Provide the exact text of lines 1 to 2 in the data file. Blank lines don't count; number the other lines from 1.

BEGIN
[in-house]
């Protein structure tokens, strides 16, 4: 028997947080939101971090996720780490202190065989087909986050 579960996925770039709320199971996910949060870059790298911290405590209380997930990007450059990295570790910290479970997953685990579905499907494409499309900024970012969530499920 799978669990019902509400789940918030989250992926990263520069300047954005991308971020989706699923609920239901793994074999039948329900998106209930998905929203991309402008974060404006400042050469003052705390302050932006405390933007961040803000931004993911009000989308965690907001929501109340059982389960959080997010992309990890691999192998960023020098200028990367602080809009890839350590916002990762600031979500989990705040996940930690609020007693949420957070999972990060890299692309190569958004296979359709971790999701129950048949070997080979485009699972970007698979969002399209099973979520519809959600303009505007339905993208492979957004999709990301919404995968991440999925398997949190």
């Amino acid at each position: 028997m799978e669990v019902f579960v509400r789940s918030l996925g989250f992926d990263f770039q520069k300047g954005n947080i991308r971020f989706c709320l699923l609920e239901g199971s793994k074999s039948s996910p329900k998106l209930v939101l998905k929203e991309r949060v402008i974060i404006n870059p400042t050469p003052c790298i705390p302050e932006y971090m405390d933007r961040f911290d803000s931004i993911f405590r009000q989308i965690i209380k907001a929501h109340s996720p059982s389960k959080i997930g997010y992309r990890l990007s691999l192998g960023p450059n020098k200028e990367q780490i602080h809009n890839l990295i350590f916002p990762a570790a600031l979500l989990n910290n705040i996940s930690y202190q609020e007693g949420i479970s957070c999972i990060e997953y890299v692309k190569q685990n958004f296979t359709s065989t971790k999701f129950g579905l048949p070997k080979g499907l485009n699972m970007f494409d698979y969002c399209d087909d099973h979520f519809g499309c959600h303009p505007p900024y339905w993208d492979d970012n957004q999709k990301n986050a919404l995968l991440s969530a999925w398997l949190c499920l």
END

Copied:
[in-house]
């Protein structure tokens, strides 16, 4: 028997947080939101971090996720780490202190065989087909986050 579960996925770039709320199971996910949060870059790298911290405590209380997930990007450059990295570790910290479970997953685990579905499907494409499309900024970012969530499920 799978669990019902509400789940918030989250992926990263520069300047954005991308971020989706699923609920239901793994074999039948329900998106209930998905929203991309402008974060404006400042050469003052705390302050932006405390933007961040803000931004993911009000989308965690907001929501109340059982389960959080997010992309990890691999192998960023020098200028990367602080809009890839350590916002990762600031979500989990705040996940930690609020007693949420957070999972990060890299692309190569958004296979359709971790999701129950048949070997080979485009699972970007698979969002399209099973979520519809959600303009505007339905993208492979957004999709990301919404995968991440999925398997949190």